If it just says Roero on the label, it’s red made from Nebbiolo, though the production rules are not quite clear whether that’s 100% or 95% minimum.

If it says Roero Arneis, then it’s a white made from 100% Arneis grapes.


Grape used in many regions – it is Piemonte’s most widely-planted variety.

Given its ubiquity in Piemonte, I’m not going to write every rule here.  Suffice to say that this wine can be anything from a ‘novello’ style, fresh and fruity, released in November after the harvest, to a ‘Superiore’, which has spent at least 6 months in oak.  A lot of Barbera in the Asti and Monferrato areas used to be frizzante – frothy – but that style is dying out now.



Grape used in many regions.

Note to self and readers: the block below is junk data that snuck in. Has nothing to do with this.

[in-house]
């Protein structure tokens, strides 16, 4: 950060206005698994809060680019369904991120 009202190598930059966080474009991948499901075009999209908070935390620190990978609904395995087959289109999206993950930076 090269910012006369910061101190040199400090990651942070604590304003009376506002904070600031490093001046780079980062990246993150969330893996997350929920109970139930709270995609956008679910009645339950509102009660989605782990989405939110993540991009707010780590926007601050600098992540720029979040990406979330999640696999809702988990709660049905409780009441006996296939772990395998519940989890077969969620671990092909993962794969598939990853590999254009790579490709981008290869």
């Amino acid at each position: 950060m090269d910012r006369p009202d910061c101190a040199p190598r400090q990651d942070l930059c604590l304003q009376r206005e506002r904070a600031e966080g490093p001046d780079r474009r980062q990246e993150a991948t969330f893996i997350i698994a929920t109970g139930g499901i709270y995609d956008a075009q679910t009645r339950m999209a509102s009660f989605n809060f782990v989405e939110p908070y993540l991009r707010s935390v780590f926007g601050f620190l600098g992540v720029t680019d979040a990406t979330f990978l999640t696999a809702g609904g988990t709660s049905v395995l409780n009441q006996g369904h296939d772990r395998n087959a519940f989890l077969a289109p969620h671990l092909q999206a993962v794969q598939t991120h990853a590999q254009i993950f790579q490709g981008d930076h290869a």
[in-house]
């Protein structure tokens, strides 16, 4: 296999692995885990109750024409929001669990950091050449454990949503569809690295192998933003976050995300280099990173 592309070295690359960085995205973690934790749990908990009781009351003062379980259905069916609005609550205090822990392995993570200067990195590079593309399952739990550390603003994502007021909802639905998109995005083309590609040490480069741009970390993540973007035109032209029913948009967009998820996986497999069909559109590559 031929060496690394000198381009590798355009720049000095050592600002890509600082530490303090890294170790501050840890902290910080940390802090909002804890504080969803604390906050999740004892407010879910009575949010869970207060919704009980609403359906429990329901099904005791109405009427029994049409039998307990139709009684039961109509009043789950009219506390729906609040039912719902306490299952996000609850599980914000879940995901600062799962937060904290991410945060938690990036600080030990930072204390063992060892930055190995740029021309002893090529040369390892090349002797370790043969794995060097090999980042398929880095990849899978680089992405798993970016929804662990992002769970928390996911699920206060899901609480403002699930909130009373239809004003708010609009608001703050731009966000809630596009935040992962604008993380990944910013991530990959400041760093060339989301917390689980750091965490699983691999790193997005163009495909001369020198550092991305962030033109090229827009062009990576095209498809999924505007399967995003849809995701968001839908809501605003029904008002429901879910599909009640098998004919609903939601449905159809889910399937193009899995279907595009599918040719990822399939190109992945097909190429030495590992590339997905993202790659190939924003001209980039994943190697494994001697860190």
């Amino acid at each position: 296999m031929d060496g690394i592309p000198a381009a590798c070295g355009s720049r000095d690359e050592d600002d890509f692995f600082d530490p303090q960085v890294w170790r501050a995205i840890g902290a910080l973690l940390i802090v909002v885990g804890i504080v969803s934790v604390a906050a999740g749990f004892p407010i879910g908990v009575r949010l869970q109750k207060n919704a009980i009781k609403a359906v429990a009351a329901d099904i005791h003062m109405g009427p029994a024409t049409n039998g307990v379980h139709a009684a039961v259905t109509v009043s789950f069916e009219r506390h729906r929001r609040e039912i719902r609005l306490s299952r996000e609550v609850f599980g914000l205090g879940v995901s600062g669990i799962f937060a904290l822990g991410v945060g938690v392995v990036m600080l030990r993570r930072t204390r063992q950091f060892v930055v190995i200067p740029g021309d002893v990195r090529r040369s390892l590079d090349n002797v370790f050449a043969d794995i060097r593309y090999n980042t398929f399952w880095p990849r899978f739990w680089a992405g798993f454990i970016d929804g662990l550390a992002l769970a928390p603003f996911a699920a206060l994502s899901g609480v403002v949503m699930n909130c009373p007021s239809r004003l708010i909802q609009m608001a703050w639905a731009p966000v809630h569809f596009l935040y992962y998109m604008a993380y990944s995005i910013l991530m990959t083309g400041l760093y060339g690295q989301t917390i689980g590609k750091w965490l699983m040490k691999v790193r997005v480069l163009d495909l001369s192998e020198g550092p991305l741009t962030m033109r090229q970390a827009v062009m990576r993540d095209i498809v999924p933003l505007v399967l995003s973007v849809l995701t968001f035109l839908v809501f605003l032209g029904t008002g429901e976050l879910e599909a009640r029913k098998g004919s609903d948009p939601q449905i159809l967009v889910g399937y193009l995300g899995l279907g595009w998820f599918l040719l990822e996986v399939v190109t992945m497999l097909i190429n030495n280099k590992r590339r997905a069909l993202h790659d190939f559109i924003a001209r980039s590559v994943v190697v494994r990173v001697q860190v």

The Langhe’s everyday drinking wine, on the table all day, more or less – though that is also dying out now, given that we no longer really drink wine either because the water is not healthy, or because we need the calories.  Diano, Dogliani and Ovada have their own DOCG’s for 100% Dolcetto wines (but beware, Dolcetto d’Ovada is a DOC, while Dolcetto d’Ovada Superiore – or simply Ovada – is a DOCG.  Keep it simple for the consumer…).


Probably Piemonte’s best-known white wine.  Made down near Ovada on the Ligurian border from 100% Cortese grapes.  They do good Champagne-style wines, too.